There wasn’t any fancy lighting, choreography or special clothes. From the moment the eight tuxedoed men who comprise the Chamber Ensemble from the Academy of St. Martin in the Fields walked on stage at the Indiana History Center, you knew that they were there to play, and you were there to listen. And what rewarding listening it was. -The Chamber Ensemble from the Academy of St. Martin in the Fields performed Feb. 25 at the Indiana History Center.- The Chamber Ensemble is culled from the ranks of the larger Academy, a chamber orchestra founded in 1959 with a distinguished discography. The Chamber Ensemble, formed in 1967, gives some hints as to the larger group’s success, following each other with uncanny precision, reliable intonation and a full, rich tone.
The Concertina for String Octet, op. 47, by English composer and conductor Eugene Goossens, was straight out of the English pastoral school, all pretty melodies and only a little rhythmic interest. It’s an ingratiating work that doesn’t ask too much of its listeners, and that’s OK for an opener. This was also the first we heard of the stunningly sweet tone of violist Robert Smissen, a sensitive, thoughtful musician.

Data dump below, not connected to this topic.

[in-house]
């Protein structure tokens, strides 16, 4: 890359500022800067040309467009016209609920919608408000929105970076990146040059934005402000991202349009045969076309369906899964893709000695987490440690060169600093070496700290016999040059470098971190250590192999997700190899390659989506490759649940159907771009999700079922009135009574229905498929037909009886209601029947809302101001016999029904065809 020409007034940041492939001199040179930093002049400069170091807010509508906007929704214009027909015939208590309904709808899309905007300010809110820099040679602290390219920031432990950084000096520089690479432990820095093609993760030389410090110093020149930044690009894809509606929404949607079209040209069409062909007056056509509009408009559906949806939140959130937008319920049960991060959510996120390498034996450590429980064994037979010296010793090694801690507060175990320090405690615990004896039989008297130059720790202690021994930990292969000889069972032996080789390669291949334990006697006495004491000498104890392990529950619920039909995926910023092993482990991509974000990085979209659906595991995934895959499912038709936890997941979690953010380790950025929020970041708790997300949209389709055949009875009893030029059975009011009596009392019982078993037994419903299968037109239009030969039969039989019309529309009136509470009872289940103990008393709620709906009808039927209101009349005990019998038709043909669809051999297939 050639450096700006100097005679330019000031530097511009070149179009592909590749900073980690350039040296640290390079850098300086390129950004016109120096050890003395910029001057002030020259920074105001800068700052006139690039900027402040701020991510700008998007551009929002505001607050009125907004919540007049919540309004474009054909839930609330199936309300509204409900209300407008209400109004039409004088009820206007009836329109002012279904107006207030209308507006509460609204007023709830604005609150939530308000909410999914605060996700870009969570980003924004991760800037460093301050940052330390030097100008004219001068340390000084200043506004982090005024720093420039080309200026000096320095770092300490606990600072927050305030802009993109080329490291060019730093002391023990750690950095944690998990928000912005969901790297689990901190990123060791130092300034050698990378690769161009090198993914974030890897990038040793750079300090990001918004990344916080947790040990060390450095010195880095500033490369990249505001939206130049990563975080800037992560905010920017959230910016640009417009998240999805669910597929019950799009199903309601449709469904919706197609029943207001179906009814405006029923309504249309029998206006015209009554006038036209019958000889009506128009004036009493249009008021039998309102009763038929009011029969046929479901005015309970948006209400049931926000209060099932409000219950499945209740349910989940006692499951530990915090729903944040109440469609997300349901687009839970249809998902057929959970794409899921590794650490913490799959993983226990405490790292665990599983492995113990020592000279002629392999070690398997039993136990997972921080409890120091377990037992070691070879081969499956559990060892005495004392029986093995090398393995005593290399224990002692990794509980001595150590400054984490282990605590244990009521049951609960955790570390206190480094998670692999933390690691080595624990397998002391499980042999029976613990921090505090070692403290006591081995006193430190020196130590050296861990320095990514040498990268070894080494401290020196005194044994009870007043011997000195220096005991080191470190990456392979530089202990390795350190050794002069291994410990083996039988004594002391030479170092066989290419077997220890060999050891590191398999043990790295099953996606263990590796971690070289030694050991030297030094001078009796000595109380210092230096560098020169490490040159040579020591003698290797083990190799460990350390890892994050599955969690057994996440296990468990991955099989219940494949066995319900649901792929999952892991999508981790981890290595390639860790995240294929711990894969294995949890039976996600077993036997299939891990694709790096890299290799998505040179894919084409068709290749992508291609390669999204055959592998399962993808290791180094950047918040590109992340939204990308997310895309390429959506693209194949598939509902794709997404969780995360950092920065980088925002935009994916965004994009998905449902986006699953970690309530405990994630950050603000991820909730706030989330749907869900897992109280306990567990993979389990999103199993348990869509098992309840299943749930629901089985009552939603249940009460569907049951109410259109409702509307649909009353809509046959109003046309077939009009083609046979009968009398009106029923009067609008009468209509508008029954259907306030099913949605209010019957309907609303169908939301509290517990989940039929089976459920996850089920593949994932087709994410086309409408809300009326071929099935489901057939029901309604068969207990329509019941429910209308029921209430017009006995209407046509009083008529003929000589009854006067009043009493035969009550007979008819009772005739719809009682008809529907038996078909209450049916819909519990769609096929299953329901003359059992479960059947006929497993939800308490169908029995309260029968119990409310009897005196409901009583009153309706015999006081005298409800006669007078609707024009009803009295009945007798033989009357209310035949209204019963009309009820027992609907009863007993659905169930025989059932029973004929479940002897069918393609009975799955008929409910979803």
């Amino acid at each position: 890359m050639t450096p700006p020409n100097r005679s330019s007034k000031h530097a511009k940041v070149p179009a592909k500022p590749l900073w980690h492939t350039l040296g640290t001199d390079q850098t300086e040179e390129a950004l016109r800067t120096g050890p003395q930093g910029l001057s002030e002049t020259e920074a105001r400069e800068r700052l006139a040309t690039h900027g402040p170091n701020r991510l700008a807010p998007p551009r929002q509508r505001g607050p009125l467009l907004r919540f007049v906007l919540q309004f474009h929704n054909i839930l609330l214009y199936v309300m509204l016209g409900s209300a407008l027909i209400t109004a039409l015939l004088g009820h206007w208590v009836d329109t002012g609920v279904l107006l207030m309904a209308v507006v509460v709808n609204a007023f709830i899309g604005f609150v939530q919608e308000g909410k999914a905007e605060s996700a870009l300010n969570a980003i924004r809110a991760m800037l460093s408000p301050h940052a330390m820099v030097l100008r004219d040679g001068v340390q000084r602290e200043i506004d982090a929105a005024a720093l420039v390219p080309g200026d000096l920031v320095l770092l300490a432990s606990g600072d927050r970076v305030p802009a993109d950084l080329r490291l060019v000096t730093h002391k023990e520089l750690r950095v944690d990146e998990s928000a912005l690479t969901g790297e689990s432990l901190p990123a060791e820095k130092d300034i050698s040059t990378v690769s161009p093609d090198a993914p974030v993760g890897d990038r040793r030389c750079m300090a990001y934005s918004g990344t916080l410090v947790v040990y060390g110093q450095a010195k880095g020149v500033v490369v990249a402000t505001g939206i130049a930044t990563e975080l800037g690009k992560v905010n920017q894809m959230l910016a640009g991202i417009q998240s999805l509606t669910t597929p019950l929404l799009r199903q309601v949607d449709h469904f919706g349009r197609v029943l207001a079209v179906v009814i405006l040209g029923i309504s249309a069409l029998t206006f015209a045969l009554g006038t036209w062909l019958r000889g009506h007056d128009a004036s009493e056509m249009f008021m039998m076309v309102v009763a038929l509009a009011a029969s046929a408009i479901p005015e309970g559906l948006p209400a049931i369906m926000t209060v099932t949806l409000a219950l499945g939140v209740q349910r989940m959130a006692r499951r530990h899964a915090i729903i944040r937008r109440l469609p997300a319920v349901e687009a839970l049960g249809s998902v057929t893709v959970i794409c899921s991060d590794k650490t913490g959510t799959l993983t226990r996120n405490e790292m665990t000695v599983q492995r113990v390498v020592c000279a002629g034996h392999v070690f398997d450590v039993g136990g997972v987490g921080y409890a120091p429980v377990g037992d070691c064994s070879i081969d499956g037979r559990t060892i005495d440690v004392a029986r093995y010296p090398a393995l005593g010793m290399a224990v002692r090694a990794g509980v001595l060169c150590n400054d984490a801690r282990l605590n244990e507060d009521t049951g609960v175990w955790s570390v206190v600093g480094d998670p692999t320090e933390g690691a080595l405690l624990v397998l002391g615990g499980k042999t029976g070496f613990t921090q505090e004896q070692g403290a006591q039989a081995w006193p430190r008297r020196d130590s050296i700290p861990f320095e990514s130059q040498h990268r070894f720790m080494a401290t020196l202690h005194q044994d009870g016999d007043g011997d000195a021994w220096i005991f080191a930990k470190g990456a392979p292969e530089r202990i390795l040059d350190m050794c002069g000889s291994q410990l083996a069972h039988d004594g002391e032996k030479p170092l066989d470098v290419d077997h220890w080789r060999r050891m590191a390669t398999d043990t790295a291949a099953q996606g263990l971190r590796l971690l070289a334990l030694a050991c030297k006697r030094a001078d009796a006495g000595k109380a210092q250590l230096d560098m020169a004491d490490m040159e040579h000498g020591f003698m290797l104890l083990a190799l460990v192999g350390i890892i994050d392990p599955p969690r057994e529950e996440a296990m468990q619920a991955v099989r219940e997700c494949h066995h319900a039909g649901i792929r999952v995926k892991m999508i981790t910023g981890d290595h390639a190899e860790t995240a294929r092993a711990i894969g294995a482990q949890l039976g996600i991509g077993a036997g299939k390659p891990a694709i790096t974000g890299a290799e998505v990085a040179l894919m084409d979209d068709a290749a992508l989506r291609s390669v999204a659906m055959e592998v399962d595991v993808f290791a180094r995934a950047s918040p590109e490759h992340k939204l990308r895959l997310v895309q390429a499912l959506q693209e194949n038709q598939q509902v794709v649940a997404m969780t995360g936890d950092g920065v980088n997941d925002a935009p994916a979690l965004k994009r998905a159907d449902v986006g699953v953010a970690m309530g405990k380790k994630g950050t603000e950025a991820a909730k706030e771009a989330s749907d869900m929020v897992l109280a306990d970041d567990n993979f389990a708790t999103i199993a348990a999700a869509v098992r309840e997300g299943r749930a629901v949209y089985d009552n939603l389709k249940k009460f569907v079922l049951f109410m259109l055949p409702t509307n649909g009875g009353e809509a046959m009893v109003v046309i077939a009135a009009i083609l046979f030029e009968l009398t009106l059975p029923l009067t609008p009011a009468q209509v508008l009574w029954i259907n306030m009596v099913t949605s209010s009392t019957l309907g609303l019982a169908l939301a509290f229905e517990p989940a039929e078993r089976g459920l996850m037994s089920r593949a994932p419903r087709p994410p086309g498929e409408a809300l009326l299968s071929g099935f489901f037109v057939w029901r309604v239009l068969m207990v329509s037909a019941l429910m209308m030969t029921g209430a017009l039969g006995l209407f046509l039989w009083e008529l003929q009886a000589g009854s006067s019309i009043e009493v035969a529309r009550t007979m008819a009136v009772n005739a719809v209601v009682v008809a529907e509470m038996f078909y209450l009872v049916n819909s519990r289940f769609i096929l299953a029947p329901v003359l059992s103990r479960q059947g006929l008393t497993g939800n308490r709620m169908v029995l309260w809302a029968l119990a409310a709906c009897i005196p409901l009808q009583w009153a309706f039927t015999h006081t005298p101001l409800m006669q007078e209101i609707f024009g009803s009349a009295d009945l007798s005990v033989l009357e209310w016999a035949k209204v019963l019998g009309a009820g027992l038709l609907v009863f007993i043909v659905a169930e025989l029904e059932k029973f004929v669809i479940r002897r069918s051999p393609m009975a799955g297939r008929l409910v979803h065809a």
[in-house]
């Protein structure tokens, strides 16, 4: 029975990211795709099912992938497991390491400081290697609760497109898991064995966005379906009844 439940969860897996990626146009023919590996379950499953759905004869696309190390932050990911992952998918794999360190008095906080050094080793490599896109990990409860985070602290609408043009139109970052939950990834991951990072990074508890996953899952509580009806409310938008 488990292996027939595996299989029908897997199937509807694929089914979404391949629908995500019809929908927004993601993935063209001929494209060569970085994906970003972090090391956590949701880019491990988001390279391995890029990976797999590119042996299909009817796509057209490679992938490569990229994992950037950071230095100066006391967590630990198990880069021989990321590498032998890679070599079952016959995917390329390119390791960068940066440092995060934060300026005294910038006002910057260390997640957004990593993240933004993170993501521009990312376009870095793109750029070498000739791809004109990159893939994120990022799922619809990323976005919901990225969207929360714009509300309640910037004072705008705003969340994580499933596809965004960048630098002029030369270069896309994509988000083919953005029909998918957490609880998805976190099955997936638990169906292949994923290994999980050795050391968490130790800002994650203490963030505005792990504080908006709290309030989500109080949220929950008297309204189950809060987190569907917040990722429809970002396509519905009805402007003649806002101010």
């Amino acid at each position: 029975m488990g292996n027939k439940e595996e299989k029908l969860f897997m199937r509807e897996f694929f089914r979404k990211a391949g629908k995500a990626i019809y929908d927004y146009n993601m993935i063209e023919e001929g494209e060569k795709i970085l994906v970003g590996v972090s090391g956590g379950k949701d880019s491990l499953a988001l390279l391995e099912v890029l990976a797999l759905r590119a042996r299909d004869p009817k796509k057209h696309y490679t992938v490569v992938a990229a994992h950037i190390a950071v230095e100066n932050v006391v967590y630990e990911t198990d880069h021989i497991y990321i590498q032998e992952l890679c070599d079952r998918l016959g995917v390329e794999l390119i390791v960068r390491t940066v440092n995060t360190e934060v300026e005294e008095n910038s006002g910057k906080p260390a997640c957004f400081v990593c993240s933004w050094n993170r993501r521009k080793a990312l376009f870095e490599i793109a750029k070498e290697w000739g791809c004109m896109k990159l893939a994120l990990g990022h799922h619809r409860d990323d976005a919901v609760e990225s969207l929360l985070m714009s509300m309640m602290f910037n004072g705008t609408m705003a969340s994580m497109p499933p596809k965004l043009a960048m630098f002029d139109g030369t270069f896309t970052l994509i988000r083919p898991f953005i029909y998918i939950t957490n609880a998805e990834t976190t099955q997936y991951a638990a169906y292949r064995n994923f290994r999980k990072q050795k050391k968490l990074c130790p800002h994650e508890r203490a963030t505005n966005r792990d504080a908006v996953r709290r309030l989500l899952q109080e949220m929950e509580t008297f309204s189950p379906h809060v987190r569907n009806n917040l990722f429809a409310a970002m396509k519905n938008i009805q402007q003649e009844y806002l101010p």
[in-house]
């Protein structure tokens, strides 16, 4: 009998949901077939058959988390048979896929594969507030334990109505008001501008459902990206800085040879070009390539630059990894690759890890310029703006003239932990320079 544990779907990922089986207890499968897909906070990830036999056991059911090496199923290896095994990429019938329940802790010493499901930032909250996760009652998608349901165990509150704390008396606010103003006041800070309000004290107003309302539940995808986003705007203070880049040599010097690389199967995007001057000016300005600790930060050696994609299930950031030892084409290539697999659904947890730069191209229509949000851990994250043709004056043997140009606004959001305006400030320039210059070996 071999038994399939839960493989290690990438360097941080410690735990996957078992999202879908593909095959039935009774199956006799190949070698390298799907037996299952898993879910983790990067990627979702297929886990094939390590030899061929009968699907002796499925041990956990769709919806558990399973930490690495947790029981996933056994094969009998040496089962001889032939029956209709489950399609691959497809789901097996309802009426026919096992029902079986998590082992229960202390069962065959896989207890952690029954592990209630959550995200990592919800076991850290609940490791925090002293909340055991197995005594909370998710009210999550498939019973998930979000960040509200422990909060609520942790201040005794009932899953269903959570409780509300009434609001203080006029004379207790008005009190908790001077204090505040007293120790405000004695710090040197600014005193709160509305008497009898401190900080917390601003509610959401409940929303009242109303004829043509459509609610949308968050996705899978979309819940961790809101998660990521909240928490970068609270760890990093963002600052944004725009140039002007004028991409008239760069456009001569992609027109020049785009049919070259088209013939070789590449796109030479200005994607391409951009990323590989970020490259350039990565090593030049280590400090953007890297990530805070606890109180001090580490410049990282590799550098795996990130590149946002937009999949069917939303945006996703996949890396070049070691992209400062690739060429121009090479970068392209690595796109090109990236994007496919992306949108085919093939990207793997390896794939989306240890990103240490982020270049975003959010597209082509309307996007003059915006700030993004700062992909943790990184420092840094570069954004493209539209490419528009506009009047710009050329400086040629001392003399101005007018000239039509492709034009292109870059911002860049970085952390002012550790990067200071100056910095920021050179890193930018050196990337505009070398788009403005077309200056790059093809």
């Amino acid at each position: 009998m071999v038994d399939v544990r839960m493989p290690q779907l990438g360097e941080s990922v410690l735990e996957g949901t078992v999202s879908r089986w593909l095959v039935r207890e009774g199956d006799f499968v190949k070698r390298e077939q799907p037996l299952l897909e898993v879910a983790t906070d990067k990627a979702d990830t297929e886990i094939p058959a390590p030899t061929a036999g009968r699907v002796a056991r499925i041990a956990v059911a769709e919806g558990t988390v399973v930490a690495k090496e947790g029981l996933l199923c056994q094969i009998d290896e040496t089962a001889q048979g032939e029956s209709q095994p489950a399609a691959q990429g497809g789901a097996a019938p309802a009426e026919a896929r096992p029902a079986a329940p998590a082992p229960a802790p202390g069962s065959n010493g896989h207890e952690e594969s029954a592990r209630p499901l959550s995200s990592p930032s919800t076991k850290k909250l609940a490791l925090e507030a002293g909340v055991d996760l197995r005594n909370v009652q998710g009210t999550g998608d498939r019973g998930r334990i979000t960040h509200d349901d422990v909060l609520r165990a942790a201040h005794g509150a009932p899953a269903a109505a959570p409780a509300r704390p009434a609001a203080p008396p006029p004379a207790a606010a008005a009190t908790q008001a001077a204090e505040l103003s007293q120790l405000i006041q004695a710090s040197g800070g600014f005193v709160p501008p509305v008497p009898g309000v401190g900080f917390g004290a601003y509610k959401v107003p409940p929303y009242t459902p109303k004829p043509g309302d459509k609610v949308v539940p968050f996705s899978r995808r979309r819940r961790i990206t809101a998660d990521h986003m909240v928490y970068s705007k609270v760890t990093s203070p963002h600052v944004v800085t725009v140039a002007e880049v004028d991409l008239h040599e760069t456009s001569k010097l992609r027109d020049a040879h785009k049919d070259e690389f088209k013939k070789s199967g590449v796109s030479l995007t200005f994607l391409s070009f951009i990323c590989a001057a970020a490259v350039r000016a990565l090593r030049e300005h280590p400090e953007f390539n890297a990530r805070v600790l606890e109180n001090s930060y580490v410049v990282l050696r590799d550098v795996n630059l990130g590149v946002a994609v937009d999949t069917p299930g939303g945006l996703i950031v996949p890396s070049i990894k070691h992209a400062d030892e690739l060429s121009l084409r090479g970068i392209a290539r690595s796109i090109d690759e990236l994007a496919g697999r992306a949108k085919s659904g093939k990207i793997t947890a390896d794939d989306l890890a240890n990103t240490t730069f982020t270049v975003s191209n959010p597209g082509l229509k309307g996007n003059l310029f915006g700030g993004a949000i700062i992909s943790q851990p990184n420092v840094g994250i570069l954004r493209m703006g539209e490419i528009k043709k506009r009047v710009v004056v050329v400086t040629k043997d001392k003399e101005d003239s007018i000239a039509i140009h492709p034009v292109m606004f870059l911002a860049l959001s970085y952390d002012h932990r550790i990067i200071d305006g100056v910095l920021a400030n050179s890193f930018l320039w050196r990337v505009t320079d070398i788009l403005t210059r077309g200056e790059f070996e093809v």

Brahms String Sextet No. 2, op. 36 was next, featuring Brahms in his happy-yet-wistful mood, in places as unabashedly smiling as R.E.M.’s “Stand” and resigned as Travis’ “Why Does It Always Rain on Me.” The four-movement work begins with a somewhat happy tune, and by the end of it all is well. The Chamber Ensemble slightly altered the time here and there and made child’s play of the difficult hand-offs of the tune in the finale.
Dvorak’s String Sextet, op. 48 followed after intermission, another of Dvorak’s Brahmsian works with Czech melodies injected right into it. The odd five-measure phrases in the second movement Dumka smiled quizzically, and the dazzling Finale banged through its conclusion. There was audible audience dissension when the group’s leader, violinist Kenneth Sillito, announced that they usually play Mendelssohn’s Octet and then the Shostakovich as an encore.
An evening of being comforted by the Romantics ends up a meal of empty calories, to me, at least, so I was pleased to hear them tear into Shostakovich’s Two Pieces for String Octet, op. 11 from 1925 with such ferocity. What can you do but praise a composer whose work still shocks 79 years after its composition? From the ghostly muted trio of high violins accompanying a lone viola to the stabbing duo of screeching violins, the Chamber Ensemble ripped through this early work by Shostakovich with unbridled menace.